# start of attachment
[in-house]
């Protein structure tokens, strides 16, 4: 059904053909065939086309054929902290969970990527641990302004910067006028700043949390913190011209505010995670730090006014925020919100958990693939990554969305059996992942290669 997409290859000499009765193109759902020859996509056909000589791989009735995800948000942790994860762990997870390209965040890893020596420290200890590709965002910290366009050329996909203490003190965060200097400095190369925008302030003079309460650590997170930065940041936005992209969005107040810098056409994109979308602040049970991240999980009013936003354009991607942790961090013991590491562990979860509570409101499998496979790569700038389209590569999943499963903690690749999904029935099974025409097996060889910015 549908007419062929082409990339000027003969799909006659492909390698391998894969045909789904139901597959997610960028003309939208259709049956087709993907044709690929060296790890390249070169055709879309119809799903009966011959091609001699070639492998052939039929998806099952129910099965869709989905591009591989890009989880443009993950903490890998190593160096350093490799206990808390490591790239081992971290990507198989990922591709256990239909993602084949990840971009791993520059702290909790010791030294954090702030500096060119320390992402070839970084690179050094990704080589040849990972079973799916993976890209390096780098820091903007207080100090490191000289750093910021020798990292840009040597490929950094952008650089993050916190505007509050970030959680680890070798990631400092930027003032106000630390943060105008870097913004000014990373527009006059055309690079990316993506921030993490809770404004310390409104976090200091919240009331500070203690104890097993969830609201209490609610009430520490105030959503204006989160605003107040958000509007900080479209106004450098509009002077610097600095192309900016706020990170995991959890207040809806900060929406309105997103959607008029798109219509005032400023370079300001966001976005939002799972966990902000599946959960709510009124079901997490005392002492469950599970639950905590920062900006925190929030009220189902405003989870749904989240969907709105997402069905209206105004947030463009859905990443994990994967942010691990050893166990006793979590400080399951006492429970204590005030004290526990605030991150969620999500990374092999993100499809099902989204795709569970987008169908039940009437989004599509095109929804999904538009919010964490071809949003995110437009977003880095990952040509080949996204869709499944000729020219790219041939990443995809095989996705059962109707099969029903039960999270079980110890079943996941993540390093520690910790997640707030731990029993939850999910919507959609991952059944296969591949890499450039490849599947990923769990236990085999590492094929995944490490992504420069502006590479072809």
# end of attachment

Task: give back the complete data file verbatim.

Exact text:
[in-house]
């Protein structure tokens, strides 16, 4: 059904053909065939086309054929902290969970990527641990302004910067006028700043949390913190011209505010995670730090006014925020919100958990693939990554969305059996992942290669 997409290859000499009765193109759902020859996509056909000589791989009735995800948000942790994860762990997870390209965040890893020596420290200890590709965002910290366009050329996909203490003190965060200097400095190369925008302030003079309460650590997170930065940041936005992209969005107040810098056409994109979308602040049970991240999980009013936003354009991607942790961090013991590491562990979860509570409101499998496979790569700038389209590569999943499963903690690749999904029935099974025409097996060889910015 549908007419062929082409990339000027003969799909006659492909390698391998894969045909789904139901597959997610960028003309939208259709049956087709993907044709690929060296790890390249070169055709879309119809799903009966011959091609001699070639492998052939039929998806099952129910099965869709989905591009591989890009989880443009993950903490890998190593160096350093490799206990808390490591790239081992971290990507198989990922591709256990239909993602084949990840971009791993520059702290909790010791030294954090702030500096060119320390992402070839970084690179050094990704080589040849990972079973799916993976890209390096780098820091903007207080100090490191000289750093910021020798990292840009040597490929950094952008650089993050916190505007509050970030959680680890070798990631400092930027003032106000630390943060105008870097913004000014990373527009006059055309690079990316993506921030993490809770404004310390409104976090200091919240009331500070203690104890097993969830609201209490609610009430520490105030959503204006989160605003107040958000509007900080479209106004450098509009002077610097600095192309900016706020990170995991959890207040809806900060929406309105997103959607008029798109219509005032400023370079300001966001976005939002799972966990902000599946959960709510009124079901997490005392002492469950599970639950905590920062900006925190929030009220189902405003989870749904989240969907709105997402069905209206105004947030463009859905990443994990994967942010691990050893166990006793979590400080399951006492429970204590005030004290526990605030991150969620999500990374092999993100499809099902989204795709569970987008169908039940009437989004599509095109929804999904538009919010964490071809949003995110437009977003880095990952040509080949996204869709499944000729020219790219041939990443995809095989996705059962109707099969029903039960999270079980110890079943996941993540390093520690910790997640707030731990029993939850999910919507959609991952059944296969591949890499450039490849599947990923769990236990085999590492094929995944490490992504420069502006590479072809």